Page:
If you can get half an hour away from the kids and responsibilities at home, run around the block or a local park a few times. If you’ve not got that luxury, take them on a long walk (either get them walking too or strap them into the pushchair and off you go!)
One of my favourite ways of fitting in cardio (running) when I have to look after the kids is to visit the local park. I let them tire themselves out on the play equipment while I run the perimeter of the park. They’re never out of sight but are learning independence and to support each other, and I fit in a great cardio workout. We’re usually all exhausted by the time we return home!
Workout tip #3: short bursts of intensive exercise for fat burning
If you’ve got the “work at home biscuit belly” (it’s so easy to dip into the snack cupboard every time you make a cuppa, right?) you might want to consider short bursts of intensive activity instead of long runs or other cardio sessions. Numerous studies2 support the theory that high-intensity interval training (HIIT) burns more fat than steady sessions of exercise. This might even mean that you can burn more calories in a shorter space of time, and as work at home parents have little time as it is, this is ideal!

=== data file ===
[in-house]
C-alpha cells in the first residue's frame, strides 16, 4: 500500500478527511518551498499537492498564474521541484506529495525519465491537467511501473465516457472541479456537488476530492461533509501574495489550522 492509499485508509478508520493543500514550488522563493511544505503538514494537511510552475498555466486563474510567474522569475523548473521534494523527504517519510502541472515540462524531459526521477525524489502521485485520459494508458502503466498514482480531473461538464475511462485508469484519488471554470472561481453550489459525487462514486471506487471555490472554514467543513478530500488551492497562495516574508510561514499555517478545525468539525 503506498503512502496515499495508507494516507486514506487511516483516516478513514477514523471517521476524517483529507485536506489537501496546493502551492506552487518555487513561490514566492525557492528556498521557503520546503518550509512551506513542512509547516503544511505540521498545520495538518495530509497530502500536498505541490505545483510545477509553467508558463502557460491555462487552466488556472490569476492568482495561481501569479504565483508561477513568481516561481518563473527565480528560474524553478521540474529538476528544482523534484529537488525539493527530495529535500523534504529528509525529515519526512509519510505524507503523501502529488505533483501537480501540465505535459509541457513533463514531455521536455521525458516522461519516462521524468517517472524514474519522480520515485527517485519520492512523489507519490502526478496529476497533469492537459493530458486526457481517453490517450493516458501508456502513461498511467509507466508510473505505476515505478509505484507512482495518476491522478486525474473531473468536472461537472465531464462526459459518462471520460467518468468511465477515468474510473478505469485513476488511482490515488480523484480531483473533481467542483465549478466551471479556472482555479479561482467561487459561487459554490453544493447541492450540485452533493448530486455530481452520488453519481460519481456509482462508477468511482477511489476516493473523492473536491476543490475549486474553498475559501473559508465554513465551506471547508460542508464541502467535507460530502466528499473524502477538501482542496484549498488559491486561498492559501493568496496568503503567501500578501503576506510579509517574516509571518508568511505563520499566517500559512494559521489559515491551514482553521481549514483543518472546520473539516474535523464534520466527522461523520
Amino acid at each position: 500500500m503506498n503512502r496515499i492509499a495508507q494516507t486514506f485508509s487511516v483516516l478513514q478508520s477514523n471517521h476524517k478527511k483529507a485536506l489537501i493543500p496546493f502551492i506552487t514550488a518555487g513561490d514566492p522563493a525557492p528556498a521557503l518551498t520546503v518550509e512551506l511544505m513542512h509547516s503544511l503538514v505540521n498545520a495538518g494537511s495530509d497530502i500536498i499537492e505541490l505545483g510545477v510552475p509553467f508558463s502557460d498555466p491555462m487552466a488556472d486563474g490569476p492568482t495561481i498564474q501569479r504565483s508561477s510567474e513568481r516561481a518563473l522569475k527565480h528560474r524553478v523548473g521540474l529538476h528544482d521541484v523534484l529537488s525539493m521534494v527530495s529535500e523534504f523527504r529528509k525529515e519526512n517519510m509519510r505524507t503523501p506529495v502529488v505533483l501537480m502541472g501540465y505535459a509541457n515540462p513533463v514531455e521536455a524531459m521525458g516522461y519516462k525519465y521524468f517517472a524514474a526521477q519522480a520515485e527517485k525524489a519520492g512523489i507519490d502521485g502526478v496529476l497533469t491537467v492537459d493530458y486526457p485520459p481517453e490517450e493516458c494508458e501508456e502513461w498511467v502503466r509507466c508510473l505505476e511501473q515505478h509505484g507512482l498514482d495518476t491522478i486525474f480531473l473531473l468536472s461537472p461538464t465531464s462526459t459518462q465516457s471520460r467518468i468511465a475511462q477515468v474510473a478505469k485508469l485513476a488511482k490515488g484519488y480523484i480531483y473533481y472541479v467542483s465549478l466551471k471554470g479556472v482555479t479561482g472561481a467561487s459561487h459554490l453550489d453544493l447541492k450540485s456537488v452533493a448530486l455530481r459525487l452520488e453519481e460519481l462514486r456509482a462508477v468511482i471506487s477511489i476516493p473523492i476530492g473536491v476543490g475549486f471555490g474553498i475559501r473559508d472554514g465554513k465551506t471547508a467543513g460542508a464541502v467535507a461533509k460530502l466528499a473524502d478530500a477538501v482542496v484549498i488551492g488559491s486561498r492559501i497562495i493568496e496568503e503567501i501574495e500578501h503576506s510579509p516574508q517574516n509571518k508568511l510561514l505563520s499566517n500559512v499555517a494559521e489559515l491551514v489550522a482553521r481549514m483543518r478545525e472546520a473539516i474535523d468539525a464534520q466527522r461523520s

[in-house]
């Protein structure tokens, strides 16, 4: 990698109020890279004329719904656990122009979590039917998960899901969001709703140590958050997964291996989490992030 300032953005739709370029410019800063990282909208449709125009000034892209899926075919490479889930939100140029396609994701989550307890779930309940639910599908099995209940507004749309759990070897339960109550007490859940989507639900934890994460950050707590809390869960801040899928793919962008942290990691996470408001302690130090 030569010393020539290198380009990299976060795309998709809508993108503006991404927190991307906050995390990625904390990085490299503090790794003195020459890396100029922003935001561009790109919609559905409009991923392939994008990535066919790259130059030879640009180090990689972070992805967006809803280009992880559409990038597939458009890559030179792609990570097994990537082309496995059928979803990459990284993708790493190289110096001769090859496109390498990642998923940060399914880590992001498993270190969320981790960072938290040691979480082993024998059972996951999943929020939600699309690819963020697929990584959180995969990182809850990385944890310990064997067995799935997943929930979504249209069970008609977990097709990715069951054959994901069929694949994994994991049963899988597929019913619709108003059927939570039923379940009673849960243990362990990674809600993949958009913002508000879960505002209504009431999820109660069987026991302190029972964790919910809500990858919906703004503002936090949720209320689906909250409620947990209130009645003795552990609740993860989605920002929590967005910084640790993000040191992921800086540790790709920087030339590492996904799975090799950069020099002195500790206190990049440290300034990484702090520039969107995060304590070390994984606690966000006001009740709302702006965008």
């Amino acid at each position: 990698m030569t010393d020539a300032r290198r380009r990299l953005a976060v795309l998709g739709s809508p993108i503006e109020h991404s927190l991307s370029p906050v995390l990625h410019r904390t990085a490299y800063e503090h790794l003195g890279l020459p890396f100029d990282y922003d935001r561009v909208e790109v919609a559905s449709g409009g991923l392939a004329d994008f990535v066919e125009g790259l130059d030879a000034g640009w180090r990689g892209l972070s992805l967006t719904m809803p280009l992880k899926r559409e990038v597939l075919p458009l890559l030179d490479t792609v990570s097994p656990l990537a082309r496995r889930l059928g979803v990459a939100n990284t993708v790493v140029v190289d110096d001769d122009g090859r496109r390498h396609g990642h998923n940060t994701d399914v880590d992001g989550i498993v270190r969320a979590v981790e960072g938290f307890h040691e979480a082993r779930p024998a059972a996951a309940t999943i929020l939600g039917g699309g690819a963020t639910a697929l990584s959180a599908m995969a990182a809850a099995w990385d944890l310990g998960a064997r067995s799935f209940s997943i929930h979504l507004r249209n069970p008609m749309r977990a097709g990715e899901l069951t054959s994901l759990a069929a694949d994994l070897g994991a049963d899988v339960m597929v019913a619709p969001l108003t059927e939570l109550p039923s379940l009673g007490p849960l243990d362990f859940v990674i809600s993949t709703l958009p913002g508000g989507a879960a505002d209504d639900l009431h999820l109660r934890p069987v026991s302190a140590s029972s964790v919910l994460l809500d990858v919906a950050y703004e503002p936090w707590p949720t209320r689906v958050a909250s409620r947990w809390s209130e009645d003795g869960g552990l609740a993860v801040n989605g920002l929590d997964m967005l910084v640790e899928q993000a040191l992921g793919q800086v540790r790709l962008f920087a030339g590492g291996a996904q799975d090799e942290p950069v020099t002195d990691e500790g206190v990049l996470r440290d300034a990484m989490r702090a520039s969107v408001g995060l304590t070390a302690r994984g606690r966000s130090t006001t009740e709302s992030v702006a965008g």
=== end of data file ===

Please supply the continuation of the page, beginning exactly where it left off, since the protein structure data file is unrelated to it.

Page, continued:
It doesn’t seem to matter what you choose as your activity for HIIT, as long as you alternate between bursts of high intensity (maximum effort) and then lower intensity exercise. Bodybuilding.com recommends 15 seconds of high-intensity exercise such as skipping (with a skipping rope), sprinting or using a stationary exercise bike with 60 seconds of rest of low-intensity effort. As you progress, you can increase the amount of high-intensity effort you put in and decrease the amount of low-intensity effort.
Workout tip #4: stop taking shortcuts
One of the biggest barriers to fitness has to be the luxury and convenience of modern technology. Escalators, elevators, even the washing machine encourage us to move less and less. As well as fitting in dedicated physical activity to your routine, consider increasing your incidental exercise too: take the stairs instead of elevator, hang your washing outside instead of tumble drying (I admit, hand-washing is too extreme even for me), walk or cycle the school run instead of taking the car, walk to the shops for your pint of milk, even just standing instead of sitting keeps your body active for longer! For every thing you do yourself instead of relying on technology or furniture, you’re moving muscles and burning calories.